When Web 2.0 Meets Politics

Hillary Clinton is my friend. On MySpace, that is. If I were going to vote for the first candidate that responded to my social networking “friend” request, it would be her. Of course, that’s a silly idea, but with all the hoopla over politicians using new technologies, one might ask: How has Web 2.0 changed the political process?

Web 2.0 generally refers to the explosion of services like social networking sites, wikis, blogs, podcasts, RSS (really simple syndication) feeds and so on. These are the technologies that have helped make the Internet even more interactive and content-rich than it was in the first place and, in this election cycle, these technologies are key.

Social news site, Digg, just announced a partnership with CBS for political coverage and also hosts its own candidates pages. MySpace held its own presidential primary the day before the Iowa caucuses (Barack Obama and Ron Paul won). Facebook cosponsored the Republican and Democratic debates with ABC and also publishes its own polling data. The candidates are embracing these technologies as well.

Power to the Individuals
Sen. Barack Obama used professional networking site LinkedIn to ask “How can the next president better help small business and entrepreneurs thrive?” and at a recent speech, Hillary Clinton suggested that America “have a government blogging team.” On the Republican side, Ron Paul has raised millions by harnessing the open nature of the Net, and Rudy Giuliani’s strange behavior when he interrupted his NRA speech to answer a cell phone call from his wife was viewed more than 20,000 times on YouTube .

Clearly, American citizens no longer need to rely on mainstream media for their political data. They can now get it from numerous services all over the Web and respond just as quickly so others can see their opinion. Interactive politics is here, but is more data making things better?

Reid Hoffman, founder of LinkedIn, sees both the dark and light sides to the new political environment. “Web 2.0 is the best mass communications medium that’s been invented so far because you can personally direct the issues,” he said. Indeed, the idea of “power to the people” should now be reiterated by all savvy politicians as “power to the individuals.”

On the downside, however, the danger is that too much information may “make people unwilling to change their views.” If that sounds counter-intuitive, Hoffman has an explanation. He notes that intellectuals have always been concerned about the Orwellian Big Brother who will attempt to control people by controlling the big TV in front of them, but he says that perhaps the threat now is the Huxley Brave New World version of soma addiction. Hoffman worries about a personalized “massive inundation of information and massive stimulation” that creates a situation where people stop thinking and making real decisions because they can choose to listen only to others who hold similar opinions.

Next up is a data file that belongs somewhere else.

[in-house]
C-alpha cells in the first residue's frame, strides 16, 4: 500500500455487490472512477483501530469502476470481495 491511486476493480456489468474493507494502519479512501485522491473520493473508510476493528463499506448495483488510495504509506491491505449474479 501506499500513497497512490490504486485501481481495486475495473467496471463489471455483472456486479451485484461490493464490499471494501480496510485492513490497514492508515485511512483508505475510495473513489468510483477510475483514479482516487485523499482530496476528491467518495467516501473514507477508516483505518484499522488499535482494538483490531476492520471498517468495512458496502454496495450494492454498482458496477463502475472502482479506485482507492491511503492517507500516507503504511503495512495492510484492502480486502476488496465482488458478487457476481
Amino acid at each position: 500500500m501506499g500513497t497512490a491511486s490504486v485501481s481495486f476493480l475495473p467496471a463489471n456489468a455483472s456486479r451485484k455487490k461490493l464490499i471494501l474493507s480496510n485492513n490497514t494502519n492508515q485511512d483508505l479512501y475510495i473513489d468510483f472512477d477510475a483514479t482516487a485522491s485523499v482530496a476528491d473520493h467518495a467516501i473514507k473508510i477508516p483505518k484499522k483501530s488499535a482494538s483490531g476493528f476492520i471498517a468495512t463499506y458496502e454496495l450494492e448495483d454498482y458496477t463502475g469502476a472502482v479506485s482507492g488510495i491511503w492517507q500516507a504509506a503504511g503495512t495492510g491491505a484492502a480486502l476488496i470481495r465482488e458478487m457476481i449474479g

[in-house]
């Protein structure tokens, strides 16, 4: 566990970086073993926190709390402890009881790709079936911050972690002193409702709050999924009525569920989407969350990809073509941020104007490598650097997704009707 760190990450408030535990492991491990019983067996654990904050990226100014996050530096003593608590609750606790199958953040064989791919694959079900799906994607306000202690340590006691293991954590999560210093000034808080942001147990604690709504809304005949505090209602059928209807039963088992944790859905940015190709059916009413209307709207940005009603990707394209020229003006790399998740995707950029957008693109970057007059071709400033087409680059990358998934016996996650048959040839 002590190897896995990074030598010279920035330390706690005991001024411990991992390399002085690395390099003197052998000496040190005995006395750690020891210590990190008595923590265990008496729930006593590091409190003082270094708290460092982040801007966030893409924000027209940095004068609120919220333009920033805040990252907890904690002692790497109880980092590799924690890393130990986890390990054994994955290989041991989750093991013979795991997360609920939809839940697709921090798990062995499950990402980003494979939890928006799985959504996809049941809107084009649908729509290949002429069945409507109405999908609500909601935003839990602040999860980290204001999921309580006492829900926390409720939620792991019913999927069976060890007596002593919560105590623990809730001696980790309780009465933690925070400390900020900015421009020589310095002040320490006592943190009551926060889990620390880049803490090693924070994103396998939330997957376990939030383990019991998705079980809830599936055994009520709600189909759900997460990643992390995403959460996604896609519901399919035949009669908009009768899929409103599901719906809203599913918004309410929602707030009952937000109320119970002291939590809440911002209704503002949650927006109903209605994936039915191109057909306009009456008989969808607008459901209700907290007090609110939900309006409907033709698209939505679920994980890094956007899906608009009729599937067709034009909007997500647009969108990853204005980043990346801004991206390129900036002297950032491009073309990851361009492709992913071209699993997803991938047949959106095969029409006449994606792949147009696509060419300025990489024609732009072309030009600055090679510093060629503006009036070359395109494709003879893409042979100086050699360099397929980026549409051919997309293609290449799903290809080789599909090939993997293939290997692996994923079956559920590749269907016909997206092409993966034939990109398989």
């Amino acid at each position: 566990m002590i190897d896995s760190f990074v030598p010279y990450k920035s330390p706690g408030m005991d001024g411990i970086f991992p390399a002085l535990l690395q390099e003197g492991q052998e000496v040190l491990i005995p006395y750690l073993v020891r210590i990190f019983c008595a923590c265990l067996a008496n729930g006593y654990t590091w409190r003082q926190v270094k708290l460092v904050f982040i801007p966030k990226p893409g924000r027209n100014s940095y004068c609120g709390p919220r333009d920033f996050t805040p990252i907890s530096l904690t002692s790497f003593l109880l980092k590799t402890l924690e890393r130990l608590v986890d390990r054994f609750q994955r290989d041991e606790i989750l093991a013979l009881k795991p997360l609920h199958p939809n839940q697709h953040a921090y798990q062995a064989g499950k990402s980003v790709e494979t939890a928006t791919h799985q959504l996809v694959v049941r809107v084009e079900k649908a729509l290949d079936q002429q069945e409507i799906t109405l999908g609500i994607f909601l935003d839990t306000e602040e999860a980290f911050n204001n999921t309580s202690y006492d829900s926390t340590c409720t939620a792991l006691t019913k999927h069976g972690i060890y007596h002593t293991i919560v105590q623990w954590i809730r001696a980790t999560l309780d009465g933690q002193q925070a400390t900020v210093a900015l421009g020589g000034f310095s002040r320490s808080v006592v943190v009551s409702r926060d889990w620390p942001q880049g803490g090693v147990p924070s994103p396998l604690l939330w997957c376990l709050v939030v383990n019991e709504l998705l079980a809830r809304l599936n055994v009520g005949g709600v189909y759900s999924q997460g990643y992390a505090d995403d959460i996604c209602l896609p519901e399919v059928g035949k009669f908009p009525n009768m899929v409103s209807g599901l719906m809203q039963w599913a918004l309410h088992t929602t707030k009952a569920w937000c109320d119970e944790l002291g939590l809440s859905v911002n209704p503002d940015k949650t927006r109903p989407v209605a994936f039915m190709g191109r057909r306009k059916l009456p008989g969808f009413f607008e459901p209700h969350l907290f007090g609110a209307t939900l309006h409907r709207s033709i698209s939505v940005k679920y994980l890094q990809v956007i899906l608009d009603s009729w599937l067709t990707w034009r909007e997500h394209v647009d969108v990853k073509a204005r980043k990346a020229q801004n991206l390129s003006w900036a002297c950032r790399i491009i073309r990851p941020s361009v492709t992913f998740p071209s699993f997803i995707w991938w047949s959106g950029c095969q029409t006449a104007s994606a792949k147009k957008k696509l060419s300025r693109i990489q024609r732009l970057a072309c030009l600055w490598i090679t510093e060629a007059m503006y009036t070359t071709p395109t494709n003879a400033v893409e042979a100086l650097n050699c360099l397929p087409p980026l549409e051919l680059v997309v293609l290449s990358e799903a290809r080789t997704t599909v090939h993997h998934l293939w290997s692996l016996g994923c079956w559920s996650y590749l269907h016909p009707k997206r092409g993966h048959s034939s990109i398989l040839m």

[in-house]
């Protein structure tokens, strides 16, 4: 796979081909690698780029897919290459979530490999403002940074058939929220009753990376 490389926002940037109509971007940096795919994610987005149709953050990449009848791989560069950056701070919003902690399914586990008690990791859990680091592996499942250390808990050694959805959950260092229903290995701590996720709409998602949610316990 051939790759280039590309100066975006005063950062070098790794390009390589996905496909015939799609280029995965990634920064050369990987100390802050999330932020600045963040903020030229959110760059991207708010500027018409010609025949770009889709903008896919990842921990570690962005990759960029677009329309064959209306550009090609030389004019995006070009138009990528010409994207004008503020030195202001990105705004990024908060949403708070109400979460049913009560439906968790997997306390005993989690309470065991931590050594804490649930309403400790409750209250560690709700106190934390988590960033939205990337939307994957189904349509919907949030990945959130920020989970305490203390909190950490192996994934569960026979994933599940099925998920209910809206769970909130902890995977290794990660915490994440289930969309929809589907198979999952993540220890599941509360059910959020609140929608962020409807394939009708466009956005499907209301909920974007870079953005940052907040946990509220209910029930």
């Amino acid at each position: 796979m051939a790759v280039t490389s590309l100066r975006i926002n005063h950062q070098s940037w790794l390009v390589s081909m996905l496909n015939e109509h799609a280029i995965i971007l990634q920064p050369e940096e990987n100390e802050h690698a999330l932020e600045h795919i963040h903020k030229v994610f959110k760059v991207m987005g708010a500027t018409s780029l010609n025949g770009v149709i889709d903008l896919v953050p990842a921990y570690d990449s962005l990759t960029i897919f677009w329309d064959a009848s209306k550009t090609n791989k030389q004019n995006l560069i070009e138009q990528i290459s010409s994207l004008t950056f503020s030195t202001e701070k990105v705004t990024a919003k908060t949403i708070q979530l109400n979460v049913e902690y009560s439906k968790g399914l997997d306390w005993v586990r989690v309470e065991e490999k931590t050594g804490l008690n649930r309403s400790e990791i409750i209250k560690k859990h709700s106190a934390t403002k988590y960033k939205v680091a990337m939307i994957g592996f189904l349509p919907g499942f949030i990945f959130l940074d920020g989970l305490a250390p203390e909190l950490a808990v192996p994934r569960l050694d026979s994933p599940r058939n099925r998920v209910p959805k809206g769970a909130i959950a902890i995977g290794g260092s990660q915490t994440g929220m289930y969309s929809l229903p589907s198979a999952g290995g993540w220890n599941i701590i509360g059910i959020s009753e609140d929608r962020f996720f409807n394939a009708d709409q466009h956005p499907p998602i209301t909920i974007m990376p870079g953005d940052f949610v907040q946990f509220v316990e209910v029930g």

A More Transparent Government

Of course, disengagement in real debate also happened before the Net, and even cable, when there were only three television networks and fewer choices. If anyone wanted to stop thinking and avoid decisions back then, it was arguably easier to accomplish. Another worry, meanwhile, is that politics has become a new form of entertainment, one that Web 2.0 is well suited to serve.

Indeed, whether or not Hillary cracks her voice is followed just as closely as Britney’s latest custody battles. Even Oprah has jumped into the process, actively campaigning for Obama. However, with all this celebrity activity, are voters paying attention to the real issues or has the political process become just another star watching game made more efficient by “always-on” tech tools?

“People self-certify what is good content and bad content,” says Vince Vasquez, policy director for the Steve Francis for Mayor exploratory committee in San Diego. “No one will watch a YouTube video with bad ratings and low view hits.” That’s certainly true, but the standards by which people choose videos may be questionable.

In politics, more information is generally a good thing, and that’s what Web 2.0 helps to provide. The best everyone can hope for, not only during but also after the election, is that new tech tools provide citizens with better ways to understand and watch government. The more transparent government becomes, the less likely it is to be corrupt, and that’s something everyone would like to see.

Nothing contained in this blog is to be construed as necessarily reflecting the views of the Pacific Research Institute or as an attempt to thwart or aid the passage of any legislation.

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